For others, community theater is a hobby. It’s just a fun place to go after school or work, where temporary, but intense, relationships are formed, memories are made, and we get to share our talents with our friends, family and coworkers.

And for others, community theater is a lifestyle, a hashtag, a second home, a first home – the partner, best friend, boss, and staff that never leaves us, even if it occasionally lets us down. It’s the blood that runs through our veins, the air we breathe, the proof of a life lived out loud.

To us, community theater is a privilege, and a calling. We choose to spend a portion of our lives engaged in this form of social intercourse and personal recreation because we know community theater matters. It makes a difference. It shapes, and transforms, lives. It brings stories and poses questions to communities they might not otherwise encounter. What we do, what we love, what we are so lucky to be celebrating here tonight, matters.

Our company, like most of yours, has its share of challenges. And in the years I’ve been involved, more than a few seemingly insurmountable obstacles. You know what I mean – the kinds of people, and situations, and tech weeks, and ticket sales – that make the joy and magic we’re trying to capture and share something only chemically possible with a great deal of alcohol, or distance, or passive aggressive social media posts.

But as artists, our creativity and persistence musn’t waver. And we, Old Library Theatre, have persisted. We have pushed ourselves to do better, be better, expect better, and attract better. And when we get it wrong, we recalibrate. And when we get it right, we don’t brag. We dig in. And we keep going, keep trying to do right, to spread joy, and allow ourselves to feel lucky that we get to do something that we love and that we know matters.

None of us think receiving this award means we’re the best community theater in New Jersey. We don’t think it means this was our best year, or the one where we finally got it right. We don’t think it means we’re any more or less deserving than any other community theater in New Jersey.

What we hope it means is that we’re on the right track and you’re proud to have us as members of this community. We are the dreamers, the creators, the storytellers, the educators, the risk-takers, the sharers of joy our communities need and are better for.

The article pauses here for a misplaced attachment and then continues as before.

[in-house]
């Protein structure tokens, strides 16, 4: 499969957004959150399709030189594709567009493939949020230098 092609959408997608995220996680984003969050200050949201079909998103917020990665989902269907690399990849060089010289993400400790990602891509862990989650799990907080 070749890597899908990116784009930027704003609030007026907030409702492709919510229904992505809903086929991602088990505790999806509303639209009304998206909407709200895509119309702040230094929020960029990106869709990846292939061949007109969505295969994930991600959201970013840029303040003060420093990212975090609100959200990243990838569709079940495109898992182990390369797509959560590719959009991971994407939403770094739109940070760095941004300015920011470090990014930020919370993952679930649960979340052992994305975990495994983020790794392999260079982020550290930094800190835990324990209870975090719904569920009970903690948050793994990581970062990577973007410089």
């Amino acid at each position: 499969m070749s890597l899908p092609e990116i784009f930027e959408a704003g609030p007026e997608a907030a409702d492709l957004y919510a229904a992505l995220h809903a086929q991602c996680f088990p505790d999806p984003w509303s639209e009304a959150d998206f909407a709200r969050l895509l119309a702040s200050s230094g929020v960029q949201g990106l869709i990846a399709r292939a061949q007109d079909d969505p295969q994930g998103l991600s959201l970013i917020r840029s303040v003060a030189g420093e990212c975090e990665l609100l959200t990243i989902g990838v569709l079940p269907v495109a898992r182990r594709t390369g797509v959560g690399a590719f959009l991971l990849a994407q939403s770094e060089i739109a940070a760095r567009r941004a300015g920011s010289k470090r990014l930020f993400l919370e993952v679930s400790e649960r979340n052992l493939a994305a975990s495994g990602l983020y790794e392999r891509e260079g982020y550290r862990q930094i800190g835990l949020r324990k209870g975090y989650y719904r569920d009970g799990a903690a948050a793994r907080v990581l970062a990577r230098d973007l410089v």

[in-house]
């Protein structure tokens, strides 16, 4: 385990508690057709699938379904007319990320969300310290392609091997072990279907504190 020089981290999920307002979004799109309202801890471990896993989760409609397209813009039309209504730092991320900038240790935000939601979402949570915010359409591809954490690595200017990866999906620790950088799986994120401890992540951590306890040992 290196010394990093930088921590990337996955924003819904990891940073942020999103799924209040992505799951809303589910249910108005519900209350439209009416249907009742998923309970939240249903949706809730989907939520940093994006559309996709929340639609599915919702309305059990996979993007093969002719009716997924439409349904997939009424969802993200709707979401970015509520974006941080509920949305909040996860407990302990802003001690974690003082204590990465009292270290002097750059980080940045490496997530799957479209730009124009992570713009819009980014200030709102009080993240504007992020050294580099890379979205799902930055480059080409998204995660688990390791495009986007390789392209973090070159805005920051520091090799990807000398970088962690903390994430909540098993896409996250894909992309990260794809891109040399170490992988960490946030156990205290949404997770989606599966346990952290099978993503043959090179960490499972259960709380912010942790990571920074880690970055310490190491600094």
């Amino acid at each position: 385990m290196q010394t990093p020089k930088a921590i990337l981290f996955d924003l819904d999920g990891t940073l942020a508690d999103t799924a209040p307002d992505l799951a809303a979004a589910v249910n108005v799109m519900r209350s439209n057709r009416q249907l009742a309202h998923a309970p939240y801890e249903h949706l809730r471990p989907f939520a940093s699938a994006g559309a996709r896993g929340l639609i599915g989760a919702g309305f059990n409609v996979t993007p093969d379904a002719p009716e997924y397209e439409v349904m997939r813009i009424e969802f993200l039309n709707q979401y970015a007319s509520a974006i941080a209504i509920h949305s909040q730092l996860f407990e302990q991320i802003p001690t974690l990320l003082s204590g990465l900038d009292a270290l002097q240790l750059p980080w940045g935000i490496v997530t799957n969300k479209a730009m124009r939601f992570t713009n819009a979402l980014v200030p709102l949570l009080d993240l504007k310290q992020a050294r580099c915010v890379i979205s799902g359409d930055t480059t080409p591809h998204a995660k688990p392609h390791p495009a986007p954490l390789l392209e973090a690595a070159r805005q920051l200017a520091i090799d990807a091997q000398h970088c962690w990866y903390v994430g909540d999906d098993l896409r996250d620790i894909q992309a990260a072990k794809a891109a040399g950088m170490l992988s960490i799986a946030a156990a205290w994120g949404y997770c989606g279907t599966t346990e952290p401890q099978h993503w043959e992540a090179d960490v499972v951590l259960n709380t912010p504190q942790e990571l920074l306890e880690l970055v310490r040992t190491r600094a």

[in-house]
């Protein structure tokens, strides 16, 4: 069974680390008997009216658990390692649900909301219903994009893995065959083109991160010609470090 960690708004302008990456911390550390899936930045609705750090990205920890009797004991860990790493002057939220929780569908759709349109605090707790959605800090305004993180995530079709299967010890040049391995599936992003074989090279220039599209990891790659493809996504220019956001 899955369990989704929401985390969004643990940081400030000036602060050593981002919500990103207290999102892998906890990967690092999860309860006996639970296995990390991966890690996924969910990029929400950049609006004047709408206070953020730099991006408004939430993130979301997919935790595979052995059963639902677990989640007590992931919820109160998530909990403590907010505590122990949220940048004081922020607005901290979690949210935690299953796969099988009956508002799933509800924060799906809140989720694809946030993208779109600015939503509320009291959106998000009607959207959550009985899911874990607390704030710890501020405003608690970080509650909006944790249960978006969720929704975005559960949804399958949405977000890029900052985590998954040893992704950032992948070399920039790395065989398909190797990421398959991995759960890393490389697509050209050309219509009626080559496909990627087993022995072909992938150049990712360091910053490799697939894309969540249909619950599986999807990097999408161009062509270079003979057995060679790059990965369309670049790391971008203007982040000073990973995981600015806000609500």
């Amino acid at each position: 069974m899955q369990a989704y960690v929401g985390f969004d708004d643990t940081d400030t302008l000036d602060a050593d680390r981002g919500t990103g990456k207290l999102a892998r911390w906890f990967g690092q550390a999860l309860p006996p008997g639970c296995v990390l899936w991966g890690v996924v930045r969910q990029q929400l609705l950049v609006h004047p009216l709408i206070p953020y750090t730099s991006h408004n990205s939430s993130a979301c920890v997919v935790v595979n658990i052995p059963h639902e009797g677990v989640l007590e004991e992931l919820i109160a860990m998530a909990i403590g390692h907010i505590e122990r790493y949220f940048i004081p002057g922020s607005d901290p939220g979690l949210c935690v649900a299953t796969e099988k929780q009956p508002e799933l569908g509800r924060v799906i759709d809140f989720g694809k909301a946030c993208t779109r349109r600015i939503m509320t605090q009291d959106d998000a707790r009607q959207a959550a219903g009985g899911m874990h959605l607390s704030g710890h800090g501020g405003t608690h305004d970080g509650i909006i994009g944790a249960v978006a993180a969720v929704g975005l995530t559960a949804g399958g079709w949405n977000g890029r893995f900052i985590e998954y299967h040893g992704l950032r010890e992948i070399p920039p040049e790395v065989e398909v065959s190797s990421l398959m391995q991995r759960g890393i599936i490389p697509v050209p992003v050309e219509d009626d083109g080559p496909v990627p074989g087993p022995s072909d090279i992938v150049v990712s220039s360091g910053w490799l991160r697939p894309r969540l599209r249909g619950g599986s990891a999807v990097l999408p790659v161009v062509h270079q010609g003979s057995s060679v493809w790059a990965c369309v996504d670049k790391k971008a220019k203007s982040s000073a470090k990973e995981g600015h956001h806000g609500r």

This group behind me – only a select few of those who make OLT the special place it is – work everyday to honor this community and our shared craft. We are not your competition – we are your collaborators. And we promise to keep working to ensure that the drama stays on the stage, that the work and the people who do it have value and are valued, and that our product and its impact make it easier for you to do the same within your own communities.

When daytime television superstar Susan Lucci finally won an Emmy Award, on her 19th nomination, she ended her acceptance speech this way: “I was only supposed to be on every other Tuesday. But thanks to you, I’m here. And I promise I will try my best never to let you down. I’m going back to that studio on Monday and I’m going to play ‘Erica Kane’ for all she’s worth.”

To you, our fellow creators, storytellers, educators, risk-takers, and sharers of joy, we leave you with this: We were only supposed to be a small theater of dreamers performing in an old library. Thanks to you, we’re here. And we promise we will try our best never to let you down. We’re going back to that theater tomorrow and we’re going to play ‘Community Theater of the Year’ for all it’s worth.

Thank you!

THIS- Cast List

Old Library Theatre is pleased to announce the cast list for our Reader’s Theatre production of THIS: The Musical. THIS will be performed November 4th and 5th as part of our Reader’s Theatre. Tickets may be purchased by contacting us at info@oldlibrarytheatre.org or by phone at 973-658-4420.

Director/Playwright- Eric Holgerson
Composer- Jennifer Sisco
Producer- Sheryl Heffernan
Music Director- Brad McMurray

Michael- George Adamo
Samantha- Angela Vida
Frankie- Don Pflaster
Maxine- Ellie Eliades
Anthony & male characters- Thomas Winkler
Female characters- Stephanie Hillenberg

Catch Me If You Can

Old Library Theatre presents the North Jersey Community Theater premiere of Catch Me If You Can! The production will have a six performance run from October 20th to October 29th. Performances are at 8 p.m. on October 20th and 21st, as well as October 27th and 28th, and 2 p.m. on October 22nd and 29th. Purchase your tickets at Catch Me If You Can tickets today!

Children of Eden runs September 15th through September 24th!

Old Library Theatre’s production of Children of Eden opens September 15th! Show times are September 15th-16th and 22nd-23rd at 8 p.m. and September 17th and 24th at 2 p.m. Get your tickets today!